Of course in any given ballgame, there are more than three curveballs. But, you get the idea. As we improve and master our skill level, it's important to recognize a few areas where we might get caught by surprise or unprepared. But as data and technology systems evolve and allow for smarter preparation, we can work ahead of those surprises, and treat them as opportunities to learn and adapt.
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Thursday, July 24, 2014

Despite Time Spent, Mobile Sites Grab More Moola than Apps

E-Commerce forced upon you
eMarketer projects 19.0% of US retail ecommerce sales will stem from mobile devices this year. By 2016, the share will rise to 25.0%. Traditional retailers, ecommerce players and mobile-only businesses are all vying for the money consumers are increasingly spending through their smartphones and tablets, according to a new eMarketer report, “Mobile Commerce Deep Dive: The Products, Channels and Tactics Fueling Growth.” 

Apps may be where mobile users spend most of their time—86.0% of US smartphone internet time was spent in apps in 2013, according to Flurry’s analysis of data from comScore and Net Marketshare—but when it comes to spending money, mobile websites are where consumers funnel their funds. For example, 55% of the adult shoppers polled in a December 2013 survey conducted by Baynote and the e-tailing group said they used their smartphone to make a holiday purchase directly on a website, up from 43% who said they did so during the 2012 holiday shopping season. Comparatively, only one-third (34%) sealed the deal using a retailer-branded app on their smartphone or tablet in 2013. 


How to Optimize Your Content Strategy With Social Listening

Social media has grown drastically in the past decade. With several successful social networks, accompanied by the continuously broadening user base, the data and insights available through social listening can drastically help improve your marketing efforts.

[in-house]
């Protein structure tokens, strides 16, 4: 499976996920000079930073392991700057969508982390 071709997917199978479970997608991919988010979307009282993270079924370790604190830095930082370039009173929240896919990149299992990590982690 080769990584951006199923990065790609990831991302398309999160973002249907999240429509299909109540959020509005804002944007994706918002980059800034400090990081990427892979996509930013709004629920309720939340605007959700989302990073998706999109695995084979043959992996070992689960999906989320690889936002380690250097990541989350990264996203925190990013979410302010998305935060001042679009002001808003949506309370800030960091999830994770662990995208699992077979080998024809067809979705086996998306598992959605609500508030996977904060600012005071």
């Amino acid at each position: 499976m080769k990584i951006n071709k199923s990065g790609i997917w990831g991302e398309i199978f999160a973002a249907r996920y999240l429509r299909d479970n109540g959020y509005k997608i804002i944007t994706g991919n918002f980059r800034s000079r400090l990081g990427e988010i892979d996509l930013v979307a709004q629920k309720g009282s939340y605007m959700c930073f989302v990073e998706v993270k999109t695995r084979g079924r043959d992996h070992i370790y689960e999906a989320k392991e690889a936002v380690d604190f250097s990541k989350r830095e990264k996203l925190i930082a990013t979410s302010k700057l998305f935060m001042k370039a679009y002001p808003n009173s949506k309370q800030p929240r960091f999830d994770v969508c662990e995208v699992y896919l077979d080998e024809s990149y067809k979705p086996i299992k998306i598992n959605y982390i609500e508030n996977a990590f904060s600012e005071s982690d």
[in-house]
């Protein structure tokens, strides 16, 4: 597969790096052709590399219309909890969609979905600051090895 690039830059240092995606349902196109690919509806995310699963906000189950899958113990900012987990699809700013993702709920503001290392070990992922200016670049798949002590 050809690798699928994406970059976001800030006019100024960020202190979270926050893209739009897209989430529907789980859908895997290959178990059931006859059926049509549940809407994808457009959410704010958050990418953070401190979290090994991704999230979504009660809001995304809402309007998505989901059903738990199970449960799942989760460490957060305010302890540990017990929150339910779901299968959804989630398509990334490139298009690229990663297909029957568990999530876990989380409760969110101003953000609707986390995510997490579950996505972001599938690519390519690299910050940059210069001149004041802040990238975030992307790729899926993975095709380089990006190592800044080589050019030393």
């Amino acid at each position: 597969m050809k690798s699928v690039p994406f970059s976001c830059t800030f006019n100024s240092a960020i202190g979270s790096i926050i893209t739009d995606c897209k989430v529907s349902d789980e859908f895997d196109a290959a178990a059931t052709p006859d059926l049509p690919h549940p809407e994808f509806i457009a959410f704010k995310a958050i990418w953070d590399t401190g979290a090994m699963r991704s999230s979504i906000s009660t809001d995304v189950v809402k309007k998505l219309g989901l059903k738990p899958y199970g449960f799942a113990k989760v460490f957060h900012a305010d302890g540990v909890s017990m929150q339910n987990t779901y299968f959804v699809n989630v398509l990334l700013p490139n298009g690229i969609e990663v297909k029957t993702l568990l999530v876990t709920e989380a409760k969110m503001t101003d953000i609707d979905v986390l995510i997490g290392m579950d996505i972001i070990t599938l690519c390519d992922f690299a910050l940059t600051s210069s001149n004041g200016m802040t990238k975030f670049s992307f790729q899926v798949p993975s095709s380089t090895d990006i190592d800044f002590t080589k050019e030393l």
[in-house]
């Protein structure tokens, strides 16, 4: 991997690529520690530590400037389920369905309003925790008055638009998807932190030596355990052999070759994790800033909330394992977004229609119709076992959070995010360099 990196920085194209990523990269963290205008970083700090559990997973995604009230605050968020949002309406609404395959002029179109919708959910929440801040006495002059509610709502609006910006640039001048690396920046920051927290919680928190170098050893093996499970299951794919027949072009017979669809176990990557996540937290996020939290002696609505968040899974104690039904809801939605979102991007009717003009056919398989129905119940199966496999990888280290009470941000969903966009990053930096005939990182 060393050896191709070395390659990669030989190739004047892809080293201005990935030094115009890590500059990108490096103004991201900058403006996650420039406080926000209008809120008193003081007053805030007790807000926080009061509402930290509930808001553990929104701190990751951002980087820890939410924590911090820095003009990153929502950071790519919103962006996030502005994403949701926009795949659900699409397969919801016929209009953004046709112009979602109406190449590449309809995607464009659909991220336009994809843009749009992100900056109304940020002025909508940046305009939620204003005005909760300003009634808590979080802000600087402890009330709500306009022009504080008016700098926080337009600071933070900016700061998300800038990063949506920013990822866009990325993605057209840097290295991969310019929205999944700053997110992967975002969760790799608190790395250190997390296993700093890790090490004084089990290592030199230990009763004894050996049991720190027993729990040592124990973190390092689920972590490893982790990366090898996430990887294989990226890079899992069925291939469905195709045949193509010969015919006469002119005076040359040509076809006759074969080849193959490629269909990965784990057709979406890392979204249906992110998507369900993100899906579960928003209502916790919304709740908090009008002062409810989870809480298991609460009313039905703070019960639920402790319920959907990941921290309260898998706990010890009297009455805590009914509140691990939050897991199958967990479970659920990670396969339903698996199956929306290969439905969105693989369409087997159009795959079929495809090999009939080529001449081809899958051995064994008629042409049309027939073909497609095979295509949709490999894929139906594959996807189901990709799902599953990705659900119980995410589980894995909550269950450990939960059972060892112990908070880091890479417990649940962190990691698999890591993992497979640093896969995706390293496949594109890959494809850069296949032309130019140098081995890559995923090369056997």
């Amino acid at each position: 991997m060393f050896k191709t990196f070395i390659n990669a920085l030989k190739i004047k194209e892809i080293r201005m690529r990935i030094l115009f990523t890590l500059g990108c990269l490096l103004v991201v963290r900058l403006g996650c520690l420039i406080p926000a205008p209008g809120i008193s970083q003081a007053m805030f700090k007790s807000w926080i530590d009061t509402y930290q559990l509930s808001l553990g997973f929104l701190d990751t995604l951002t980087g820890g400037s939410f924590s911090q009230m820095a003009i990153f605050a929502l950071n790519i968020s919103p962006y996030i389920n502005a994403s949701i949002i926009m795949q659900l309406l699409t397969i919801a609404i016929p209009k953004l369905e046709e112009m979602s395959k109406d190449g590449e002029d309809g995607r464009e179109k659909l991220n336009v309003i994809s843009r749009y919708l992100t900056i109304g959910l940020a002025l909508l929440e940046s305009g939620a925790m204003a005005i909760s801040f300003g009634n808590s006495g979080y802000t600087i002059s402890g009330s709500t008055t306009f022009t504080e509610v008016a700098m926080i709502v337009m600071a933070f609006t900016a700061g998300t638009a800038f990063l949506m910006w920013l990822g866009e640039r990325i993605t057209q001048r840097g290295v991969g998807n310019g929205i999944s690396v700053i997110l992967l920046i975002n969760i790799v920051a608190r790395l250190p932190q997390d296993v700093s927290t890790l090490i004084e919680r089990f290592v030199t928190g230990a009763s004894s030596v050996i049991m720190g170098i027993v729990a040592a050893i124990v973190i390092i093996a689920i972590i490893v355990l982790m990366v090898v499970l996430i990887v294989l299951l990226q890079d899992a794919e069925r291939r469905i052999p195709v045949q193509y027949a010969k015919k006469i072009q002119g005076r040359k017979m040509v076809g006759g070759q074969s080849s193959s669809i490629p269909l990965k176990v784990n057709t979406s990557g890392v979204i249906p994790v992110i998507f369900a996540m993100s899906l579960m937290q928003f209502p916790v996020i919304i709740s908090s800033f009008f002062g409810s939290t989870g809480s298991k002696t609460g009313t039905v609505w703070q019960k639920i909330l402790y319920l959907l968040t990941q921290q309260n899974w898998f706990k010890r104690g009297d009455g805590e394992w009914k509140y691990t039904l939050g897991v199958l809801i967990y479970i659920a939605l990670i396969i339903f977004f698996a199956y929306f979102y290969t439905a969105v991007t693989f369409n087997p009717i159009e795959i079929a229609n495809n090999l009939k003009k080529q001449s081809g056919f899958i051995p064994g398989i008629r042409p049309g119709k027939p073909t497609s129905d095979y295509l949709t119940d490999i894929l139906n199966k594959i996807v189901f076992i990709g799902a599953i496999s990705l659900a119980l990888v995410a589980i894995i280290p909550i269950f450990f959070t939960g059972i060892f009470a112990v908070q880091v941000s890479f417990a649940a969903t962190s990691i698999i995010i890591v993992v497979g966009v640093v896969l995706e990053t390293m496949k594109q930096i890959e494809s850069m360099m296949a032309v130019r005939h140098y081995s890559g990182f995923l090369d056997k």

If you aren't familiar with social listening, sometimes called social media monitoring, it is the practice of collecting tweets, Facebook shares, blog posts and much more, sorting through the data, and finding key insights and trends related to your product, service or industry.
Companies engaging in social media often leverage tools such as Sysomos, Radian 6, Hootsuite and others to "listen" and utilize this data to help inform their social strategy.
But social listening can actually do much more than inform your social strategy. It can help you find new keywords to target via paid search, find new networks or websites to run display ads on, and it can also help you optimize your content strategy.

Optimizing Your Content Strategy Through Social Listening

Having rich, unique, engaging content has become a solid way to help grow your business and audience. How that content is used is dictated by your business model, but the fact is, content plays a role in getting users to your website and getting them to come back for more.
One area where agencies and companies struggle is determining what content should create and provide to their audience. That's where social listening comes in.
Each day, millions and millions of tweets, status updates, Tumblr posts, and any other forms of social postings touch on a wide array of topics. Chances are, they are talking about your product, service, or industry. By understanding what is being said, you can help craft your content strategy.
For example, let's take a look at an industry such as yoga equipment. Through the social listening tool Sysomos, we can see that the term ‘yoga' was mentioned over 12.5 million times in the first half of the year across the most popular social networks.
Yoga Total Mentions
We also can see that a significant portion of the conversation is happening on Twitter. So let's dive deeper into that specific channel.
When using social listening tools, you can dive all the way down to specific blog post, forum post or even a tweet or status update. You also can look at trending information to understand what types of conversations occur most frequently.
Yoga Social Listening
In the case of yoga, various other terms are mentioned frequently alongside the term yoga. Due to the very broad nature of yoga, many people on Twitter are talking about products, working out, fitness and even some things that may not be related to your business. The great thing with social listening tools is you can constantly update your query. If you feel some of terms shown aren't relevant to your business, you can update your query to not include those terms.
This is the just the tip of the iceberg. Through social listening, you can understand who your most influential tweeters are related to your product or service. From there you can review the content they share, what questions they ask, and help inform what content you should have on your site.

Making Recommendations from Social Insights

Continuing with the yoga theme, if your business happens to sell yoga equipment, you can easily see there are significant conversations occurring around what type of equipment to buy. People new to yoga as well as aficionados both use social media to gather information prior to purchasing new mats and other gear.